The physical nature of the run game has been the hallmark of the Offense in the JSPC era, beginning with the trade for Beastmode and continuing with the efforts of Christine Michael Sr and Thomas Rawls last year. From 2012 through 2015 the Seattle Seahawks ranked in the top 3 in the NFL in Rushing Attempts. In 2016 the Seahawks rank 25th. There was a lot of talk in the offseason about the team making the shift last year to being Russell Wilson’s team and how the Offense was now so central to the identity of the team, but that squad still ran the ball often and with great effect. This season there is an average of just 3.1 yards per carry and 82.7 yards per game. We at the podcast and no doubt a lot of the fan base in general have been critical of the way the team has neglected the run game, but there is a story behind that.
Russell Wilson is one of the best running Quarterbacks in the NFL, but this year he has been hurt since Week 1 and has just 33 yards on 22 carries for 1.5 yards per attempt. This is from a player that has never averaged less than 5 yards per carry or run for less than 450 yards in a season. Russ’s legs are a key part of this run game, but they are just not available at this point. This is a running game that needs to reestablish itself in a new way. This week against a New Orleans Defense that allows for experimentation I am looking for a Seahawks team to find their new run game. Christine Michael needs at least his 16 carries he’s had, but it would be even better to see 18-20 carries. He also needs help from one of the rookies Alex Collins or CJ Prosise to step up and gather that share of 6-10 carries the second back often had when Beastmode was the lead back for the team.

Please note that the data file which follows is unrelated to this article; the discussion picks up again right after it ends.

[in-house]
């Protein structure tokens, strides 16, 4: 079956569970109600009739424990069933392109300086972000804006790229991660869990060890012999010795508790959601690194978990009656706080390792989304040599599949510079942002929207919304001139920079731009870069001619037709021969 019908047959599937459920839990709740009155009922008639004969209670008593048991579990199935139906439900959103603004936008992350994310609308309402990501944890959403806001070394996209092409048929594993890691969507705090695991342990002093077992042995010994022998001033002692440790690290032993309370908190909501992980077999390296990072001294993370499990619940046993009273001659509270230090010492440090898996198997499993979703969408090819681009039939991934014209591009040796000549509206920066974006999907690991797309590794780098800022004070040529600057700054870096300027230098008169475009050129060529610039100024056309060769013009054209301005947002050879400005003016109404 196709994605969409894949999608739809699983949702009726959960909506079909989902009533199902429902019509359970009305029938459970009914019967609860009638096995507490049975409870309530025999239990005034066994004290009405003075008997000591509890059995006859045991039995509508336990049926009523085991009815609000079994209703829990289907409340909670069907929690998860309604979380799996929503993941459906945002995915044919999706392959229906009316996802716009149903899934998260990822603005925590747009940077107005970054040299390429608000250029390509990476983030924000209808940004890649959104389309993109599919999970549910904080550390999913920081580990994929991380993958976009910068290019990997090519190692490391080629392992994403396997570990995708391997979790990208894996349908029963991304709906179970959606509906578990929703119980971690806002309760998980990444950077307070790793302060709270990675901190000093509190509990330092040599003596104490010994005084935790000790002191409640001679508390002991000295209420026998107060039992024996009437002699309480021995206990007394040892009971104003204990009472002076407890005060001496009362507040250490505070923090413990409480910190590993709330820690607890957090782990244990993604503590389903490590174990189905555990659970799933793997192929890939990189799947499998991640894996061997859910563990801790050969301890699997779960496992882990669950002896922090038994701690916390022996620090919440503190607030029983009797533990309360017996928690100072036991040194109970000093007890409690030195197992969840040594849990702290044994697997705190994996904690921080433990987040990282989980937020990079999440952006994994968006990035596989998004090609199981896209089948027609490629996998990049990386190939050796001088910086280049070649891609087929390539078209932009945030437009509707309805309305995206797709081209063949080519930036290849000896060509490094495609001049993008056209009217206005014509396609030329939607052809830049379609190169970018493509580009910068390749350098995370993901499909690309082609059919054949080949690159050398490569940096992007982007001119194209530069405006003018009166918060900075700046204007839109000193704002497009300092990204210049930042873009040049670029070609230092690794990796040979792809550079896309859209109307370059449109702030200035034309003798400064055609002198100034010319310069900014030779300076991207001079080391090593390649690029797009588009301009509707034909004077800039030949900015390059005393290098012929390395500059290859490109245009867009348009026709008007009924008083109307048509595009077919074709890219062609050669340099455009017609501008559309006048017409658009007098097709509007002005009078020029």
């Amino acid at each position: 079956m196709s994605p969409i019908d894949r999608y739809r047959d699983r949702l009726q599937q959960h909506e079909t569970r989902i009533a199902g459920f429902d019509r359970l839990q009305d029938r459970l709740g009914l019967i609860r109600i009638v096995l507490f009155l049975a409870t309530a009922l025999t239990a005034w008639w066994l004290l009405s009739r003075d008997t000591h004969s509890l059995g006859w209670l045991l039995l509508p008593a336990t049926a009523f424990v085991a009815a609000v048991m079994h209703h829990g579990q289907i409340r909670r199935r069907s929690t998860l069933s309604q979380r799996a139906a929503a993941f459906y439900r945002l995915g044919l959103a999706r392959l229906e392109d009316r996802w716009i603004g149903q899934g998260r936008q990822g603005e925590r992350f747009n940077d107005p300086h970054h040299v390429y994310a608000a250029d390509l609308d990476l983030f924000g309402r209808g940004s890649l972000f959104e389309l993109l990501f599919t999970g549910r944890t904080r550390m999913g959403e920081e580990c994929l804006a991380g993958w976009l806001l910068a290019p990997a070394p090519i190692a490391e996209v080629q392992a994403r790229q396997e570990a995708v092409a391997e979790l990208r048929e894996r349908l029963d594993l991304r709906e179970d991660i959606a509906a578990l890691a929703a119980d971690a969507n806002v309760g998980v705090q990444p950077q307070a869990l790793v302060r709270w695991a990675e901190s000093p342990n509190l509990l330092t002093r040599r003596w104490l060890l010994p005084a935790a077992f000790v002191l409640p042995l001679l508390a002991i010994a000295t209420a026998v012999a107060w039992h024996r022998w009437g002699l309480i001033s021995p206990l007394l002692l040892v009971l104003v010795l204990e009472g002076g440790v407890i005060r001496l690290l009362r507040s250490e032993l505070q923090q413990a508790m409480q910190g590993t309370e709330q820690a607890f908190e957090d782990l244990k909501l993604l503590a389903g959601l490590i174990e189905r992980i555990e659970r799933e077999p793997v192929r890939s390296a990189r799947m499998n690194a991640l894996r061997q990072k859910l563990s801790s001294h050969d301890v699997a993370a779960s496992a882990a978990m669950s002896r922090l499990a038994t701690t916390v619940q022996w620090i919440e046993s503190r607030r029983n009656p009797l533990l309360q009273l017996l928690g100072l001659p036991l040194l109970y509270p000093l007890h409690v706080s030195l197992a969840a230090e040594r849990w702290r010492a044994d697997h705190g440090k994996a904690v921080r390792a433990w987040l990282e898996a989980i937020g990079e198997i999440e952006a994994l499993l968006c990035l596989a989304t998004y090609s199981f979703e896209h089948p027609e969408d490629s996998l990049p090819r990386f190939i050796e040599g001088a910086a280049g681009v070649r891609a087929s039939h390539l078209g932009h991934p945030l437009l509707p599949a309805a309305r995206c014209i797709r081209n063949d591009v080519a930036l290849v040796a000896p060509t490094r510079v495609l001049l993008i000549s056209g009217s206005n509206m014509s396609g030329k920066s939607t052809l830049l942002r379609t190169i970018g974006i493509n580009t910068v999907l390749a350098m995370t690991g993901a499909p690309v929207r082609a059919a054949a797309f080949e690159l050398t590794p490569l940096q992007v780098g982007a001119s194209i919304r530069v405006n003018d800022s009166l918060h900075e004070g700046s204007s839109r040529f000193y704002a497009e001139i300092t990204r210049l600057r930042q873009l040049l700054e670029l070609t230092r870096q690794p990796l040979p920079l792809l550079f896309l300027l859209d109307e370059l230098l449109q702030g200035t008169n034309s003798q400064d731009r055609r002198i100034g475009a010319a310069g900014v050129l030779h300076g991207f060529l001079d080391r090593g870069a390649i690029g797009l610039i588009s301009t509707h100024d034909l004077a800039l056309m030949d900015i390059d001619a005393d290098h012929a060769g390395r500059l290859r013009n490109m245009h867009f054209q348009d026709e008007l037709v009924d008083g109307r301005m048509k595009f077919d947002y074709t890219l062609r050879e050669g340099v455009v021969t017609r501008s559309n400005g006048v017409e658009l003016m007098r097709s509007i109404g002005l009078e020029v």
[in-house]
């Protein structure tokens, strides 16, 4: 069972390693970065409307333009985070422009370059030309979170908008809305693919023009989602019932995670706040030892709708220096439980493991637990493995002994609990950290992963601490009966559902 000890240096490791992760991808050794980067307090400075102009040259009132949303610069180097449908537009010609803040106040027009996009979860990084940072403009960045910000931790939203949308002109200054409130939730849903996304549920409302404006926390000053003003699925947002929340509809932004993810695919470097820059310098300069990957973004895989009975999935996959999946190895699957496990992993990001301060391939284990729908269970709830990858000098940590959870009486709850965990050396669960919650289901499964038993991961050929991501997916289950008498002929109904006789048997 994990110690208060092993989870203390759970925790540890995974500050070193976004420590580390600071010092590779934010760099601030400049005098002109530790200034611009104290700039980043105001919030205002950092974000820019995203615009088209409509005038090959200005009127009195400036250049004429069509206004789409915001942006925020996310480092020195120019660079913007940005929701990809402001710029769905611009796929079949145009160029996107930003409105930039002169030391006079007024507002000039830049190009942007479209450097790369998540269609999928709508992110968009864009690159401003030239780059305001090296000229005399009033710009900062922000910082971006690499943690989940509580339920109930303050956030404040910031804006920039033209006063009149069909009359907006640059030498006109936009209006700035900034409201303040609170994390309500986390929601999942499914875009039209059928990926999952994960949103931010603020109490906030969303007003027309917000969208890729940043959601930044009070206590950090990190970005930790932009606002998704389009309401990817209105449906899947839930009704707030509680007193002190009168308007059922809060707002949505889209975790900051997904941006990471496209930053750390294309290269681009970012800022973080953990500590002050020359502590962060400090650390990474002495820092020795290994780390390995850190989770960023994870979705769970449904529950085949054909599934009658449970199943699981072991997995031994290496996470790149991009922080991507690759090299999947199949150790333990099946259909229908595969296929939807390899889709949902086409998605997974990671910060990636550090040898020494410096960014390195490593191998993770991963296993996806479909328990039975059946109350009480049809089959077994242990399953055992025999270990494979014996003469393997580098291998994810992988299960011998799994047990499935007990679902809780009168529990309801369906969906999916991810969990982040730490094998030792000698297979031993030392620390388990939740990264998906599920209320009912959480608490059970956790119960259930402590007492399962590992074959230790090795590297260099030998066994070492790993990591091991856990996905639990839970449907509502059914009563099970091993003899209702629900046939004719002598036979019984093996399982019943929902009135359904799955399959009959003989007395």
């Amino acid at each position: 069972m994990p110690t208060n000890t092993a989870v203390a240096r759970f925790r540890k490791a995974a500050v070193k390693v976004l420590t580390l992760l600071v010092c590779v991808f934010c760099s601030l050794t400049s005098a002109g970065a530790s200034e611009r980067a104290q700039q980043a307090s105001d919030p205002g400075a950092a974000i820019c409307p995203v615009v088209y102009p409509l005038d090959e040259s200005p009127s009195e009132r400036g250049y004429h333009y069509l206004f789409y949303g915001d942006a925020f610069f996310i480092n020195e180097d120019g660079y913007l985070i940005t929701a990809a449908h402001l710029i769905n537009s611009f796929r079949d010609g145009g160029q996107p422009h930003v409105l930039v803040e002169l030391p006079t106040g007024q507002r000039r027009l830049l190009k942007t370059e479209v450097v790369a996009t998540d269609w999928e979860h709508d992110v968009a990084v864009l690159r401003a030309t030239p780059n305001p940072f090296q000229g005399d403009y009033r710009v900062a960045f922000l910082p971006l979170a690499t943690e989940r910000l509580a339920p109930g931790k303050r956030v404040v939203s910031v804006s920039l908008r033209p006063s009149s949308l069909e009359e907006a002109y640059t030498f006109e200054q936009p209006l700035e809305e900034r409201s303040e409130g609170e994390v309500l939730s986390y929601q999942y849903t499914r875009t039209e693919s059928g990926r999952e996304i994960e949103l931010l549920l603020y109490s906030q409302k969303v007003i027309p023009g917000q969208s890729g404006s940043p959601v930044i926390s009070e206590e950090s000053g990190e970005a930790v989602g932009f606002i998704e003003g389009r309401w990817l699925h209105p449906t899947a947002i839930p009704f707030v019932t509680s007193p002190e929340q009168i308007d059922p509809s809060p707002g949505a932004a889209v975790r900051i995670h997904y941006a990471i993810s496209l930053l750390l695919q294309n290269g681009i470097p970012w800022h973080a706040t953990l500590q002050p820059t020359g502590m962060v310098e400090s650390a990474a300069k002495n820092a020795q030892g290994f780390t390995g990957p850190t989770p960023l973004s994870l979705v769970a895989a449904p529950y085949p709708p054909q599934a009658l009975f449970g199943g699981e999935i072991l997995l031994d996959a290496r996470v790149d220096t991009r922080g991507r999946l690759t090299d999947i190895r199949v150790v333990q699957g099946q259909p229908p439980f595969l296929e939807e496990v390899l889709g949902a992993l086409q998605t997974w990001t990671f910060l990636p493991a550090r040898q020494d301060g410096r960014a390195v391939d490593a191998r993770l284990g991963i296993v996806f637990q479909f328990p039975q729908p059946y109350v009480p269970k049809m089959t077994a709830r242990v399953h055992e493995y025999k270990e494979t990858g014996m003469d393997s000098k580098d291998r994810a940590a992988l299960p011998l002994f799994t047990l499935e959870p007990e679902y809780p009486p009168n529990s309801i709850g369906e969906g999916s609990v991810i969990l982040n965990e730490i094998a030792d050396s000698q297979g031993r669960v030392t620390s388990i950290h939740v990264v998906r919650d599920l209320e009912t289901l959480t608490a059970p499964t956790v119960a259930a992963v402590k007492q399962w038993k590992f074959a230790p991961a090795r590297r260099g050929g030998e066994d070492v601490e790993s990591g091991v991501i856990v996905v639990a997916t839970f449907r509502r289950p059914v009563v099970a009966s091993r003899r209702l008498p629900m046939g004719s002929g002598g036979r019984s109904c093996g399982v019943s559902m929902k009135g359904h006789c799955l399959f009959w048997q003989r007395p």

Look for carries off the right side, where the line has better health and has had more success. Running behind Germain Ifedi and Garry Gilliam is the part of the team’s run game that ranks in the top half of the NFL. Running off the right side has been netting about 4 yards per carry, which works as the anchor for a run game. This will require a good number of carries early and often to force the Defense to address it, but doing so would take a lot of pressure off Russell Wilson and the Offense. Having a run game that forces more players in the box opens up those throws to Doug Baldwin and Jimmy Graham that are the cornerstone of the passing game.
I don’t really worry about Seattle scoring some points in this game. Against the middling Defenses (especially pass rushers) of the 49ers, Jets, and Falcons the team has scored 37, 27, and 26 points. It is how those points are scored that will matter. If the running game can establish itself that would eat up a lot of the clock and keep Drew Brees and the New Orleans Offense off the field more. It is also a chance for the team to try out a new style of run game that they will likely need as they look to take on some solid defenses with average or better pass rushers in the Bills, Patriots, and Eagles in the coming weeks.
If Seattle can’t establish that run game, it still seems likely they will win just based on the talent gap. However, the win will need to be more like a shootout and that wouldn’t speak nearly so well to the coming matchups.